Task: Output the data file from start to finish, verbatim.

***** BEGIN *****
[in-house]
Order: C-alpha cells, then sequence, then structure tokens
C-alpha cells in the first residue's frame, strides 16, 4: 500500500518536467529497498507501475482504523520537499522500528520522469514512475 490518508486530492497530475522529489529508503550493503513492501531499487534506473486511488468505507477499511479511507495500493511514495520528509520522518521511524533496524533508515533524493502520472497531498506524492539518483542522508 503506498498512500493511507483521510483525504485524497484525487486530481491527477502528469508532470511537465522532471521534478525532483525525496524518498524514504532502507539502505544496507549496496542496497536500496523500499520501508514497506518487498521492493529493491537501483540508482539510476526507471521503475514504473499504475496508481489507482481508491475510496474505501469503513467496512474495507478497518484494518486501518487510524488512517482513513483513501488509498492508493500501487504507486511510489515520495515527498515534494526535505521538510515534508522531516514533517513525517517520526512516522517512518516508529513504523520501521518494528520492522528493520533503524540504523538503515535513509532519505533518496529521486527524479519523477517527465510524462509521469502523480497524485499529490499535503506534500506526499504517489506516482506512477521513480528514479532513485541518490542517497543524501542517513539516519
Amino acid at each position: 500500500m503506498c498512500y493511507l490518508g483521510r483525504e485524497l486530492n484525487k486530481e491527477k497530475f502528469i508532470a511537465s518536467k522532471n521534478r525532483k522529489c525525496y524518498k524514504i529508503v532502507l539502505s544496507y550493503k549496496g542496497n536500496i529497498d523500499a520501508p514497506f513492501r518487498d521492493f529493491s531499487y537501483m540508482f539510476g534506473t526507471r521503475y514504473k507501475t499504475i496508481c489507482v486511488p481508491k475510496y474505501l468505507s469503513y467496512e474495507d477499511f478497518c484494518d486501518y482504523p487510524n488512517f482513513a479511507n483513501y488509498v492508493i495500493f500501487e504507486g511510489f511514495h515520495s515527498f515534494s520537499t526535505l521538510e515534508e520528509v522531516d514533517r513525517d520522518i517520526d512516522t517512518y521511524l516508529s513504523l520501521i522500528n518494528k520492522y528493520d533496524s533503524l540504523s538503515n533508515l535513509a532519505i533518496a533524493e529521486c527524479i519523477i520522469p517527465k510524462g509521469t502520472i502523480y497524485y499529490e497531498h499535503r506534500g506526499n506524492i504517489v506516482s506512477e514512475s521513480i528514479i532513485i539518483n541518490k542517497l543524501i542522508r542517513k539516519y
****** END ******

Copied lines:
[in-house]
Order: C-alpha cells, then sequence, then structure tokens
C-alpha cells in the first residue's frame, strides 16, 4: 500500500518536467529497498507501475482504523520537499522500528520522469514512475 490518508486530492497530475522529489529508503550493503513492501531499487534506473486511488468505507477499511479511507495500493511514495520528509520522518521511524533496524533508515533524493502520472497531498506524492539518483542522508 503506498498512500493511507483521510483525504485524497484525487486530481491527477502528469508532470511537465522532471521534478525532483525525496524518498524514504532502507539502505544496507549496496542496497536500496523500499520501508514497506518487498521492493529493491537501483540508482539510476526507471521503475514504473499504475496508481489507482481508491475510496474505501469503513467496512474495507478497518484494518486501518487510524488512517482513513483513501488509498492508493500501487504507486511510489515520495515527498515534494526535505521538510515534508522531516514533517513525517517520526512516522517512518516508529513504523520501521518494528520492522528493520533503524540504523538503515535513509532519505533518496529521486527524479519523477517527465510524462509521469502523480497524485499529490499535503506534500506526499504517489506516482506512477521513480528514479532513485541518490542517497543524501542517513539516519
Amino acid at each position: 500500500m503506498c498512500y493511507l490518508g483521510r483525504e485524497l486530492n484525487k486530481e491527477k497530475f502528469i508532470a511537465s518536467k522532471n521534478r525532483k522529489c525525496y524518498k524514504i529508503v532502507l539502505s544496507y550493503k549496496g542496497n536500496i529497498d523500499a520501508p514497506f513492501r518487498d521492493f529493491s531499487y537501483m540508482f539510476g534506473t526507471r521503475y514504473k507501475t499504475i496508481c489507482v486511488p481508491k475510496y474505501l468505507s469503513y467496512e474495507d477499511f478497518c484494518d486501518y482504523p487510524n488512517f482513513a479511507n483513501y488509498v492508493i495500493f500501487e504507486g511510489f511514495h515520495s515527498f515534494s520537499t526535505l521538510e515534508e520528509v522531516d514533517r513525517d520522518i517520526d512516522t517512518y521511524l516508529s513504523l520501521i522500528n518494528k520492522y528493520d533496524s533503524l540504523s538503515n533508515l535513509a532519505i533518496a533524493e529521486c527524479i519523477i520522469p517527465k510524462g509521469t502520472i502523480y497524485y499529490e497531498h499535503r506534500g506526499n506524492i504517489v506516482s506512477e514512475s521513480i528514479i532513485i539518483n541518490k542517497l543524501i542522508r542517513k539516519y